Two congressional Democrats introduced Thursday a bill that would raise the hourly minimum wage from $7.25 to $12 by 2020 and outlaw sub-minimum wage for tipped employees. The two promoters of the bill are Rep. Robert Scott of Virginia’s 3rd Congressional District and Patty Murray, a Washington state’s senator.
The initial plan was to raise the hourly minimum wage to $10.10 to keep up with inflation, and boost the tipped minimum wage to 70 percent of the current federal minimum wage.
Sen. Murray argued that outlawing the tipped minimum wage was more than necessary to reduce the uncertainty tipped workers face in an unstable economy. The Senator from Washington believes that the move would shield this category of employees from the ups and downs of the economy and the daily stress to live on an unpredictable hourly wage. She also mentioned the Washington state as a source of inspiration for the new proposal.
Washington was also an inspiration in increasing the regular minimum wage because it has one of the highest wages in the U.S. with its $9.47 per hour. Sen. Murray said she was a strong supporter of the nationwide efforts to increase the level of the minimum wage and make the life of families that do live on minimum wage more bearable.
David Cooper, an economist from the Economic Policy Institute and a drafter of the new bill, said that a $10.10 hourly wage would be the level of the minimum wage if it would have kept up with inflation over the last 50 years. Mr. Cooper described the $10.10 wage as the minimum “possible threshold”.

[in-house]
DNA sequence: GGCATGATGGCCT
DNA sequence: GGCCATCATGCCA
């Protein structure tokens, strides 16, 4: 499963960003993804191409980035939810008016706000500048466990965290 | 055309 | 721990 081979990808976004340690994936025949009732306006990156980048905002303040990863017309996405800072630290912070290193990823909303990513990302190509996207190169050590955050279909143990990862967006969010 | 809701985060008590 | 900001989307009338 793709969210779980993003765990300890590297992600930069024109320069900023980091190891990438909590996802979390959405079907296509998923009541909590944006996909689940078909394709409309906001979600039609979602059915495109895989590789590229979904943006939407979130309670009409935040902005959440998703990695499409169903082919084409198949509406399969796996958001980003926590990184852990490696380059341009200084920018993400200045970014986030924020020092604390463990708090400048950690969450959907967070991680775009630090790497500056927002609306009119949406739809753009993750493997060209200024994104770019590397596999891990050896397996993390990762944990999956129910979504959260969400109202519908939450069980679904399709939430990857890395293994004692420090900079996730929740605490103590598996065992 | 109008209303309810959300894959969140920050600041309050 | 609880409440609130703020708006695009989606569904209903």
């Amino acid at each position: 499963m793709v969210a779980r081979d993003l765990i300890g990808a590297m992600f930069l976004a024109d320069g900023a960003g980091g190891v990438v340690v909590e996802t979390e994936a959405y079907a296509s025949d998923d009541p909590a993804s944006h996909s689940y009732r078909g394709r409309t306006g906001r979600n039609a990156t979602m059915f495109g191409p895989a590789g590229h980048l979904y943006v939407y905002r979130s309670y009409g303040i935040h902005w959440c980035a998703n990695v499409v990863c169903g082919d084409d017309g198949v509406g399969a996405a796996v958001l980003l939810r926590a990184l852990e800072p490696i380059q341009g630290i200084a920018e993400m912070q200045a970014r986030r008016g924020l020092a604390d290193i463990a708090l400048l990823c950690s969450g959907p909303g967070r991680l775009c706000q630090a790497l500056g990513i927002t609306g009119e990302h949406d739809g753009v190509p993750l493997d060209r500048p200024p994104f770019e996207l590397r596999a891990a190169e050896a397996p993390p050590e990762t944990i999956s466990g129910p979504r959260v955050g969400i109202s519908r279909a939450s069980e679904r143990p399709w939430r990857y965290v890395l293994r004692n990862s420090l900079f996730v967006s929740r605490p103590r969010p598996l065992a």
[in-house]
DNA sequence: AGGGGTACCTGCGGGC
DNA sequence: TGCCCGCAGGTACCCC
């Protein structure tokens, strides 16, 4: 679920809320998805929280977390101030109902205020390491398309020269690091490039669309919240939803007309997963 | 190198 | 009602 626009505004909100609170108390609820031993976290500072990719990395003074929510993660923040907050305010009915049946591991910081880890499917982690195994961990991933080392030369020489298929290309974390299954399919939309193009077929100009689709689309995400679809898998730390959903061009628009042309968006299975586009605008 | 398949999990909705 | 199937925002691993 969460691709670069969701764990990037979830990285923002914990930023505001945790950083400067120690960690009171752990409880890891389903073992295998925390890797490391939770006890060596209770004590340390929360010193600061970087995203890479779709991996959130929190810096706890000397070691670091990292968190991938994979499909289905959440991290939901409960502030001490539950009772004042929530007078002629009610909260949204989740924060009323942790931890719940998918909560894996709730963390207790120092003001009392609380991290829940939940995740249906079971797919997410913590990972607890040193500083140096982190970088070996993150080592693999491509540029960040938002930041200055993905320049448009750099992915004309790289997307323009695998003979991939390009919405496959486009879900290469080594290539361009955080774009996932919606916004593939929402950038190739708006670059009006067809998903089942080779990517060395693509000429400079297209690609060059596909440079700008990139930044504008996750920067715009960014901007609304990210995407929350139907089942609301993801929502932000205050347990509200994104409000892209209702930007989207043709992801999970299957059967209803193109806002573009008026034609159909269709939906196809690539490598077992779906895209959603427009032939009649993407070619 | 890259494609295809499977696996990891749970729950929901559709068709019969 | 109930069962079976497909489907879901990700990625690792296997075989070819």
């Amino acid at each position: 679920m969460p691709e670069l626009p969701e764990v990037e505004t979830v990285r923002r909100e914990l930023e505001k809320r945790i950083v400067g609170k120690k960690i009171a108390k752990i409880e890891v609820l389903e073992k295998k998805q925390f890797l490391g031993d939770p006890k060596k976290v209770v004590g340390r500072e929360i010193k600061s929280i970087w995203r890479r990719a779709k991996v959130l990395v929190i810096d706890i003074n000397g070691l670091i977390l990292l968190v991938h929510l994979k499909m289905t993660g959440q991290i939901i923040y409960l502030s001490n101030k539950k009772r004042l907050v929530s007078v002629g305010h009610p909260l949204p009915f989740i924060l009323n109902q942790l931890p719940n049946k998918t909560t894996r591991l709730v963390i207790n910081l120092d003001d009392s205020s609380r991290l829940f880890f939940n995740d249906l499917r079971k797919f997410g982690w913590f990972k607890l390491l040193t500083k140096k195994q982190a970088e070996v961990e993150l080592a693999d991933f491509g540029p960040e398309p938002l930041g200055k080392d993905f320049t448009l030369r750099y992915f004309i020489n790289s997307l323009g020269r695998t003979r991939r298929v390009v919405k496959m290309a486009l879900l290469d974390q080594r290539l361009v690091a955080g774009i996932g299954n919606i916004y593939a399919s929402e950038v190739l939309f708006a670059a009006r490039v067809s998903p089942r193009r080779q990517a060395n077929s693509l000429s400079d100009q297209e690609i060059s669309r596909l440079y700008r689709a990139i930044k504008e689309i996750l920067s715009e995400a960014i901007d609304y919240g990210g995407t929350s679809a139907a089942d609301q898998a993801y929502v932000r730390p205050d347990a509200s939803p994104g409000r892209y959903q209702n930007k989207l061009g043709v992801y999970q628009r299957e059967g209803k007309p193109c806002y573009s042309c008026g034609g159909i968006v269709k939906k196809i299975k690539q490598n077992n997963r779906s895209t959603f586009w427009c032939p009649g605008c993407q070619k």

However, he said that aiming for such a threshold would have been unfair for workers because their standard of living would have stayed the same in the last 50 years despite a strong economic growth and significantly increased worker productivity.
The supporters of the bill are aware that the Republican majority in Congress would not even give a chance to their proposal. But they believe that federal minimum wage should be further debated since the minimum wage needs to be returned to its level from 1968, when inflation was at its peak.
Mr. Cooper argued that such return would narrow the difference between low-paid workers and regular workers that usually get on average $17 per hour, which is the current level of the median hourly wage in the U.S. A $12 wage would boost minimum wage to 54 percent of the current federal median wage.
Nevertheless, critics fear that increasing federal minimum wage would lead to job losses and many businesses to shut down. But reality contradicts such scenarios and not only in the Washington state. Many states decided to hike minimum wages from their federal level. As a result, last year the states that boosted wages experienced a stronger job growth than their peers that failed to make the move. Additionally, doomsday-scenarios involving Seattle after raising its hourly minimum wage to $15 failed to materialize.
“Places are pushing minimum wages into territory that we haven’t done before, and the sky hasn’t fallen,”
Mr. Cooper added. He also said that the fast-food workers’ Fight for $15 movement was also a great source of inspiration for the $12 wage proposal because it managed to raise awareness on how low the pay can be in some industries.
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